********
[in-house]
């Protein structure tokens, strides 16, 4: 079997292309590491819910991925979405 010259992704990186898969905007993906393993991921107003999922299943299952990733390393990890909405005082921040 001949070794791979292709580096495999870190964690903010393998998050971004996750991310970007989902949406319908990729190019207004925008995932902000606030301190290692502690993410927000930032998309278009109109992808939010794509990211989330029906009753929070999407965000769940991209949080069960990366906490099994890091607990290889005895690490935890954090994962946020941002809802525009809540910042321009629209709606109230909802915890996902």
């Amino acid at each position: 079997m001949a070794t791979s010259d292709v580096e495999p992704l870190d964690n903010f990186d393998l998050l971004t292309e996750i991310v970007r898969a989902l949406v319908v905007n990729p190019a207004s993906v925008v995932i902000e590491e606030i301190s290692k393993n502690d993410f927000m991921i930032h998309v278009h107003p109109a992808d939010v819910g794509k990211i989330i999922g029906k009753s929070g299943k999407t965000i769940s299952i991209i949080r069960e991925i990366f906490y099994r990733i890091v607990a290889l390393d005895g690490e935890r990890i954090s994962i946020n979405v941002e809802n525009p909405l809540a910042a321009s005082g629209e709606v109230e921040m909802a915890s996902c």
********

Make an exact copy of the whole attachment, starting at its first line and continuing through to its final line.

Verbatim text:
[in-house]
């Protein structure tokens, strides 16, 4: 079997292309590491819910991925979405 010259992704990186898969905007993906393993991921107003999922299943299952990733390393990890909405005082921040 001949070794791979292709580096495999870190964690903010393998998050971004996750991310970007989902949406319908990729190019207004925008995932902000606030301190290692502690993410927000930032998309278009109109992808939010794509990211989330029906009753929070999407965000769940991209949080069960990366906490099994890091607990290889005895690490935890954090994962946020941002809802525009809540910042321009629209709606109230909802915890996902």
């Amino acid at each position: 079997m001949a070794t791979s010259d292709v580096e495999p992704l870190d964690n903010f990186d393998l998050l971004t292309e996750i991310v970007r898969a989902l949406v319908v905007n990729p190019a207004s993906v925008v995932i902000e590491e606030i301190s290692k393993n502690d993410f927000m991921i930032h998309v278009h107003p109109a992808d939010v819910g794509k990211i989330i999922g029906k009753s929070g299943k999407t965000i769940s299952i991209i949080r069960e991925i990366f906490y099994r990733i890091v607990a290889l390393d005895g690490e935890r990890i954090s994962i946020n979405v941002e809802n525009p909405l809540a910042a321009s005082g629209e709606v109230e921040m909802a915890s996902c």